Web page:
The committee supervising ballot box 31 in the Red Sea city of Aqaba arrived before dawn on November 9 to outfit the schoolroom with the necessary equipment: a plywood booth with a blue curtain mounted on the wall for voting, a clear plastic box for ballots, a computer for verifying voter registration, printed ballots, and tent cards identifying the civil servants supervising the process. After showing that the ballot box was empty and closing it with numbered seals, the chairman opened the poll promptly at 7:00 a.m. and the half-dozen women acting as poll watchers for candidates cast their votes. Then we all sat and waited for the voters to come.

As an international observer of Jordan’s parliamentary elections invited by the International Republican Institute, I find myself confronted with a paradox: although last week’s voting process can be characterized as credible, the elections unfolded within a broader political system that lacks credibility. The Jordanian government clearly put a great deal of effort into improving the mechanics of elections and deserves credit for opening up the process to scrutiny by domestic monitors and international observers. At a minimum, the government risked embarrassment, but its careful preparation prevented this from occurring. 

On the other hand, the government put much less effort into crafting an electoral law that would have been broadly acceptable within Jordan, thereby alienating the country’s principal opposition party, the Islamic Action Front (IAF). And structural problems within the political system—namely the chronic underrepresentation of citizens in urban areas and the general powerlessness of the parliament—will dog the newly elected assembly, however properly elected.

Voting and Counting Process

At the micro level, Jordanian officials were impressively well prepared and organized for the elections. They seemed at pains to demonstrate meticulous compliance with procedural requirements and to maintain a high level of integrity and transparency during the actual voting and counting processes. Police officers sometimes seemed taken aback by the arrival of international observers with their large blue credential tags, but the Ministry of Interior officials to whom they turned were prepared for our arrival and welcomed us. 

Candidate representatives and Jordanian civil society observers were also credentialed and stayed to witness the process from the early morning set-up until ballots were counted and the tally delivered in the evening. Still, I saw several flaws in procedure: some electoral committees failed to actually count their ballots at the beginning of the day (in order to do a full reconciliation of the vote at the end), and uniformed police officers remained in the room at the vote count I witnessed, in violation of the law, although I saw no evidence that they influenced the results in any way.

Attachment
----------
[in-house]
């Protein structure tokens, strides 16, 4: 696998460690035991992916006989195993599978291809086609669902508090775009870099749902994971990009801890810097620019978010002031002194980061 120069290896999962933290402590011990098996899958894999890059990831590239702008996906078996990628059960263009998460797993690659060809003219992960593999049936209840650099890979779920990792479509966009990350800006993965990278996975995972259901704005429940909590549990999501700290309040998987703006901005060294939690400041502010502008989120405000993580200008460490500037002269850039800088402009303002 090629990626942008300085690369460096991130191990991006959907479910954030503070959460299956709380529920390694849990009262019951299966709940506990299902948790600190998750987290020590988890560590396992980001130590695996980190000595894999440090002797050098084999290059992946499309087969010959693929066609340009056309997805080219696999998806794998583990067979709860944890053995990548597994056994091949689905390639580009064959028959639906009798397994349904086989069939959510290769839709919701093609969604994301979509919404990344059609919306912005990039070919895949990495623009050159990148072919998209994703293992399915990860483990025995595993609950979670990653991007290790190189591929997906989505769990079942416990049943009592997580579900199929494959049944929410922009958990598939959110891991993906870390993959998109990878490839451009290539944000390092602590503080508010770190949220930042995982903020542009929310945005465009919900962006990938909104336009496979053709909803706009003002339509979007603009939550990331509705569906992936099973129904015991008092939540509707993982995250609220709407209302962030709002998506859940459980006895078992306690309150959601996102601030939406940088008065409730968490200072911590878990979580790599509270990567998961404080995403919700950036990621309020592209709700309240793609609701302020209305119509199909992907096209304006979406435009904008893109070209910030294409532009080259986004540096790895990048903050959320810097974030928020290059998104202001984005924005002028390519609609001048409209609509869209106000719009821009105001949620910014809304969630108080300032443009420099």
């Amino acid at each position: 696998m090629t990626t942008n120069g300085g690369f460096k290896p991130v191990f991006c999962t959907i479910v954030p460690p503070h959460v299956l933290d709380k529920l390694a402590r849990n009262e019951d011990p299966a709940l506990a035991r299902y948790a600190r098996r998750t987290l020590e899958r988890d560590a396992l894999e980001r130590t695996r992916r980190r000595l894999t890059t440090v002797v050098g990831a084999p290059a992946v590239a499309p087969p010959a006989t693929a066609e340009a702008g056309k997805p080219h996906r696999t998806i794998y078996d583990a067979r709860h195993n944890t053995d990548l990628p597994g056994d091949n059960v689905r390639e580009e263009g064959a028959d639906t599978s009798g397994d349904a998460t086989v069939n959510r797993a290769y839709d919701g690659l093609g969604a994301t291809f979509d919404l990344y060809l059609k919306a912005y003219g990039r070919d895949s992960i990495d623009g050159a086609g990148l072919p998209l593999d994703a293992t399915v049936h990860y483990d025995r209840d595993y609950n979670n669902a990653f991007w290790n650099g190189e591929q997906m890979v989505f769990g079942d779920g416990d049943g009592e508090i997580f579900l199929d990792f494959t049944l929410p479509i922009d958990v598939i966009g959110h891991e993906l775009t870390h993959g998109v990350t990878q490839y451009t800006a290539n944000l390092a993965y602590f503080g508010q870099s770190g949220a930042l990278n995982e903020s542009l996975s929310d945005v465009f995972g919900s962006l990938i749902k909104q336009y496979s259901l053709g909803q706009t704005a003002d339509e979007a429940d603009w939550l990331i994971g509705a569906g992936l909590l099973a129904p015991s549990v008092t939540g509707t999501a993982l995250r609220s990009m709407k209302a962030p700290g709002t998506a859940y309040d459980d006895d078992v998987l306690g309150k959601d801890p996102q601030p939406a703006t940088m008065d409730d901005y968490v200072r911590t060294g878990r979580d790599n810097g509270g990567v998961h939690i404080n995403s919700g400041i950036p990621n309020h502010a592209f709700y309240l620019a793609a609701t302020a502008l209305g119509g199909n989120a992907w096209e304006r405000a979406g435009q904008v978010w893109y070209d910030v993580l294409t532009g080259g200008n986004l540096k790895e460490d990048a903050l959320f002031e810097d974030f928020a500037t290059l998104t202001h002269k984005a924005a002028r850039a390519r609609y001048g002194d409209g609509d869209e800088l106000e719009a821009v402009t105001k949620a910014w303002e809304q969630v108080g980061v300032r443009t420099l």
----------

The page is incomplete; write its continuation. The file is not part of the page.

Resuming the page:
Stepping back from the micro level, however, this image of transparency begins to blur. First, no independent electoral commission exists in Jordan. Elections are run by two government ministries—the Ministry of Interior and the Ministry of Political Development—very much in that order.  Second, the concept of virtual sub-districts in the electoral law raises the possibility that government officials could have stacked the deck in favor of certain candidates. While each voter could cast only one vote within a given district, candidates actually competed against each other in small groups or sub-districts (with the highest vote-getter in each group winning). In theory, candidates did not know against whom they would compete when they chose a sub-district, but it seems possible that government officials could have encouraged a favored candidate to run in a certain virtual sub-district against weaker rivals. Indeed, it is difficult to understand any other rationale for the virtual sub-district system.

Finally, while the voting and counting at each individual ballot box was open to scrutiny, the aggregation process that yielded the final results and voter turnout figures was not, and results from individual polling stations were not posted in a way that would allow outsiders to check the credibility of what was announced.  

Was There Real Competition?

Aqaba on election day was noisy and festive. Large hospitality tents hosted by candidates dotted the city, cars and trucks festooned with candidate photos and blaring slogans or music were everywhere, police were working hard to keep chanting groups of young campaigners at a distance from poll entrances, and to block parties of adults sitting in plastic chairs in the street sipping coffee—and children zipping around them on bicycles—made driving increasingly hazardous as the day progressed.